And you can be in there for years.

And in some facilities, children are held wearing criminal jumpsuits. Children raised behind bars without sunlight and underwear, underwear and sunlight.

All because of civil infractions that are about equal to a traffic ticket in legal terms.

When I think about these realities in relation to the economic gain made by companies who run the immigrant detention centers like those discussed in the two articles I received today, I can’t help but envision it as a caricature in which there is a huge corrupt traffic cop with his foot on the roof of a car that he’s pulled over, holding the people inside indefinitely and charging them $200 a day for their “criminal activity.”

Except in this case, it’s a private company and not a cop. And children and families seeking better lives after economic deprivation, war-torn countries, and exploitation rather than someone who drove to fast.

SCHIP Victory!

In Uncategorized on January 28, 2009 at 9:42 pm

Today, the Senate voted against an amendment that would deny health insurance to legal immigrant children living in the United States!

Children are one of the most precious resources of our community and nation. The health of a child is, in essence, the health of our future. Since 1997, the federal government has supported the Children’s Health Insurance Program (CHIP) which provides low-income children in working families who make too much to receive Medicaid, but too little to afford private health insurance with viable health insurance. CHIP is an especially critical program in our current economy, when many people are losing their jobs and employer-based healthcare.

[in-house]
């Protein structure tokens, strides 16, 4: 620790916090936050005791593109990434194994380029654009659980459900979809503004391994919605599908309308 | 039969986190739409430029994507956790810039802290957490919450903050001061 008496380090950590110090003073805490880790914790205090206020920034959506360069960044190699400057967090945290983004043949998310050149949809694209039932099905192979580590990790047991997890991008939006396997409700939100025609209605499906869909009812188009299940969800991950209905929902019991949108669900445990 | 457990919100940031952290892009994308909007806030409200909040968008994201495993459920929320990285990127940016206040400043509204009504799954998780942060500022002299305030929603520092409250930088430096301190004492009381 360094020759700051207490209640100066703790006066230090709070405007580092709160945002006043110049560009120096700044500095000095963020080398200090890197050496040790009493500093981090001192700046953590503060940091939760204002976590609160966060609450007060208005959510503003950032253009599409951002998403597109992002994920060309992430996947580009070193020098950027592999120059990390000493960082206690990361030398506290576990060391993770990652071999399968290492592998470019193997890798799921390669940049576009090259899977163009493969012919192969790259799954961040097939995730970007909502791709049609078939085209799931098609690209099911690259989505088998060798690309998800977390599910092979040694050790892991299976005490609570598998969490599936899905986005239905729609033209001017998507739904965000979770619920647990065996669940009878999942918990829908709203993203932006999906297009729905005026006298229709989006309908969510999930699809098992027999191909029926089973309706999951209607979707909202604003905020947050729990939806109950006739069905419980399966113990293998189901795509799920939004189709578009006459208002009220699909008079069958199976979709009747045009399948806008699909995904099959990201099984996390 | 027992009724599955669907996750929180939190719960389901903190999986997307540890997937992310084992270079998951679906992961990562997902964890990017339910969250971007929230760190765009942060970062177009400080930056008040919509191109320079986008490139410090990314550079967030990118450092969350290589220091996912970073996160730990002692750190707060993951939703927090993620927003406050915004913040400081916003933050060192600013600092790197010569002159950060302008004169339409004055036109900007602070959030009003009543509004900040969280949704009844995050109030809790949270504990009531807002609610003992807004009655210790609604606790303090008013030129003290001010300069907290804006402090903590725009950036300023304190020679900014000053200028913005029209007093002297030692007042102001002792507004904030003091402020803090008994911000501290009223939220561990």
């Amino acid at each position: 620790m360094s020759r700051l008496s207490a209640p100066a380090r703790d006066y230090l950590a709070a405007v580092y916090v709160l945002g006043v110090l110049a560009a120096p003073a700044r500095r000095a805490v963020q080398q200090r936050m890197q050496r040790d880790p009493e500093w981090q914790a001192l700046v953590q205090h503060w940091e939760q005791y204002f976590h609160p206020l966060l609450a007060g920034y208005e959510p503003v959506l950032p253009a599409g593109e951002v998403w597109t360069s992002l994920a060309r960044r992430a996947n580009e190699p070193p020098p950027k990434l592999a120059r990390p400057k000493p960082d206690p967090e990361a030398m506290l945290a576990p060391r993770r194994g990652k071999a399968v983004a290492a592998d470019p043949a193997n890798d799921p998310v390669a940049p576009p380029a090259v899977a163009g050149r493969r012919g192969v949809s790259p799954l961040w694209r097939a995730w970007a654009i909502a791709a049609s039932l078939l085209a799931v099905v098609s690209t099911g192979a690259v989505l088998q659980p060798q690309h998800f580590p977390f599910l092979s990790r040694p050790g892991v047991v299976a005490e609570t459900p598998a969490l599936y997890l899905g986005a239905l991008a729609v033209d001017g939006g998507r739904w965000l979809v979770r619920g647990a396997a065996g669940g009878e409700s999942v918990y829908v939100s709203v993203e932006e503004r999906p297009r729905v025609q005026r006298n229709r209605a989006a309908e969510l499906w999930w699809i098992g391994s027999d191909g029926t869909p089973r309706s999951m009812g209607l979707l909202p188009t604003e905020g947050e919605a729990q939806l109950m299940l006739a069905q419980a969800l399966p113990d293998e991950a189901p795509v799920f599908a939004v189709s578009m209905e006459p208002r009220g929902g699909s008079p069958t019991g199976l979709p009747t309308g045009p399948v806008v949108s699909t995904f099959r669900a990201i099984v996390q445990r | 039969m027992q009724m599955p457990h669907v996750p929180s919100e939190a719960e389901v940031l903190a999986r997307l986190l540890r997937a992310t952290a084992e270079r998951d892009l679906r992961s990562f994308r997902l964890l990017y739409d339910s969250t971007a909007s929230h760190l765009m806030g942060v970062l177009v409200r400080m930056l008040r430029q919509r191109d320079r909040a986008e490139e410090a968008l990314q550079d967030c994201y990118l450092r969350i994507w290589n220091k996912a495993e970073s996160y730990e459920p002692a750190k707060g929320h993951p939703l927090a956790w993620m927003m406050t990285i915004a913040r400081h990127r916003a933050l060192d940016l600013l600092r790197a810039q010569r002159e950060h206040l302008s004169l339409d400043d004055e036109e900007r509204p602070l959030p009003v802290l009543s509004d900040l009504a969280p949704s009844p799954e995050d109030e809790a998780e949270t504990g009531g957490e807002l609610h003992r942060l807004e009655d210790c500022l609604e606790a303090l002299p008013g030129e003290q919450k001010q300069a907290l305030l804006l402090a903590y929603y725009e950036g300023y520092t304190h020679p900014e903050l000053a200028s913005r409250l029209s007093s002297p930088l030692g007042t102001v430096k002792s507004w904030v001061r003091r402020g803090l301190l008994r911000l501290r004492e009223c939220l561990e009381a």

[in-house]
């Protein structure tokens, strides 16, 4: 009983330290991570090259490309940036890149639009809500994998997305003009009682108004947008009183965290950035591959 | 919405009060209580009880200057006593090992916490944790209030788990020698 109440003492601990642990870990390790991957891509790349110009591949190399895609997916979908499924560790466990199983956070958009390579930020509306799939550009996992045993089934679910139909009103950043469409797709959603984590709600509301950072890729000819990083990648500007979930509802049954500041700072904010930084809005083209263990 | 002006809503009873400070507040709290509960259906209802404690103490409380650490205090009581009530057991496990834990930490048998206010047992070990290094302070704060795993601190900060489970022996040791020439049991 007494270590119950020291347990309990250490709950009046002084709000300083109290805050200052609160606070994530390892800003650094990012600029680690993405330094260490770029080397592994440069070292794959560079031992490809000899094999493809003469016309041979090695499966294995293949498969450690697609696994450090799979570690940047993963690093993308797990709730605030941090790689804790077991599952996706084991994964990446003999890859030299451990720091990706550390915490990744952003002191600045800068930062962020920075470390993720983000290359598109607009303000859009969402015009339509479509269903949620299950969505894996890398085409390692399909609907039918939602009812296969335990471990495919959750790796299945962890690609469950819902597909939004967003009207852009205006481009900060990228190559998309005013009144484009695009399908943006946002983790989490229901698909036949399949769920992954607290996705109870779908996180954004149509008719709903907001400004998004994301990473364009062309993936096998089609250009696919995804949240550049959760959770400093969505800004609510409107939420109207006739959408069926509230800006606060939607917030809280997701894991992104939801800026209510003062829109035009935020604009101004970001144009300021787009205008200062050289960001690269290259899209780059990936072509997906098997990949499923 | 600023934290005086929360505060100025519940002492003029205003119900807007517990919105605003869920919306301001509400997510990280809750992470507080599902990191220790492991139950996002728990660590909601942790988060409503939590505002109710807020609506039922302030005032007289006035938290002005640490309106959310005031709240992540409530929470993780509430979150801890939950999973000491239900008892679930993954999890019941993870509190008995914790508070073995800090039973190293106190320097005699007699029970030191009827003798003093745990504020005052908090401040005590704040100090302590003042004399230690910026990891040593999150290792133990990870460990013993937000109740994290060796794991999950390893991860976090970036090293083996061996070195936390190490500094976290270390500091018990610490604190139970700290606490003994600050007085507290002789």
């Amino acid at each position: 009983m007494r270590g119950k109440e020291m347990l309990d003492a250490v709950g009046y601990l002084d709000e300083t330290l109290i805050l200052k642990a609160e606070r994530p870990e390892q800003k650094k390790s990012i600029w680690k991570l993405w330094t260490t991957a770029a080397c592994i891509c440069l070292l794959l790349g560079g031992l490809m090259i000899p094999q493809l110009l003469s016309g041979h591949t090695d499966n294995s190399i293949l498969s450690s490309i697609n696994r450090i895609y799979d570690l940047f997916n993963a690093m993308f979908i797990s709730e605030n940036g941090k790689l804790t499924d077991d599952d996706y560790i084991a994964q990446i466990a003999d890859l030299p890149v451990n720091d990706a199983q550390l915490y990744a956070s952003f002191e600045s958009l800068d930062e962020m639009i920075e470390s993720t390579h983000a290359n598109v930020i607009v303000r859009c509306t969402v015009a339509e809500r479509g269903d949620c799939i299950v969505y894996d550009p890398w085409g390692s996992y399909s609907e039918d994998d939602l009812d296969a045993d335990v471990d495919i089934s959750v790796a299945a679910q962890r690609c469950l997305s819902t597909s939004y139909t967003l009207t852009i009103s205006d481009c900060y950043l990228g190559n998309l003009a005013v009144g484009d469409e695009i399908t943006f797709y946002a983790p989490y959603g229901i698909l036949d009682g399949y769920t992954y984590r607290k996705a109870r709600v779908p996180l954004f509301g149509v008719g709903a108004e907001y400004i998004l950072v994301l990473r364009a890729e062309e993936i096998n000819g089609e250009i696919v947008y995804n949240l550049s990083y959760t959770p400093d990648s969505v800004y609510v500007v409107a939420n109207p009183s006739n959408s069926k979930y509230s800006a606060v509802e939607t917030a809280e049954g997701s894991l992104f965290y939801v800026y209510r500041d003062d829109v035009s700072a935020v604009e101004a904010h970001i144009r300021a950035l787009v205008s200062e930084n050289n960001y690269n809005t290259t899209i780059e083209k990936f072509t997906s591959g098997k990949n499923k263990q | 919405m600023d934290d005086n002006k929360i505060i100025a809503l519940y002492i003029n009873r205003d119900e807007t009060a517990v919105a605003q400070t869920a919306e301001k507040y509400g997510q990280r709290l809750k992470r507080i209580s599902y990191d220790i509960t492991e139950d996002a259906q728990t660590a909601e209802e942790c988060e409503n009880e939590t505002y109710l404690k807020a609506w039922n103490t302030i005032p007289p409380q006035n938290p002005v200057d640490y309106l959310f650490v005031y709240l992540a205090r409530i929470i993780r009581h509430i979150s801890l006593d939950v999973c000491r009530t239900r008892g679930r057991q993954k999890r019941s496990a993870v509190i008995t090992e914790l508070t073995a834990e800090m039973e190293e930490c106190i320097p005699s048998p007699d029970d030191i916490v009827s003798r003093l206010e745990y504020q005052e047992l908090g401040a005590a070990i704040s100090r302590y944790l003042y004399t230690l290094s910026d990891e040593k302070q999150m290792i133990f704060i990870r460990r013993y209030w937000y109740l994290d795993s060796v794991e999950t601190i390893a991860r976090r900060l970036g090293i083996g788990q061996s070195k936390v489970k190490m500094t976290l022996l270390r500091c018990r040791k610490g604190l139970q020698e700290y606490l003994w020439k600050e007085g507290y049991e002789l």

And for the first time, this year’s CHIP legislation took an important step by eliminating the five-year waiting period to access health services for legal immigrant children and pregnant women. As any parent or child caretaker knows, five years is like a lifetime to a child. For a child with autism, asthma, or hearing and vision impairments, waiting for five years for treatment could result in life-long or even life-threatening consequences.

But some Congresspersons tried to block this extension of healthcare coverage to legal immigrant children, attempting to turn the debate from children’s healthcare to immigration. The majority ruled, however, and this amendment failed by voice vote.

I think this can be claimed as a victory for our communities! For once, Congress was able to put aside labels and focus on the well-being of the individual, the child.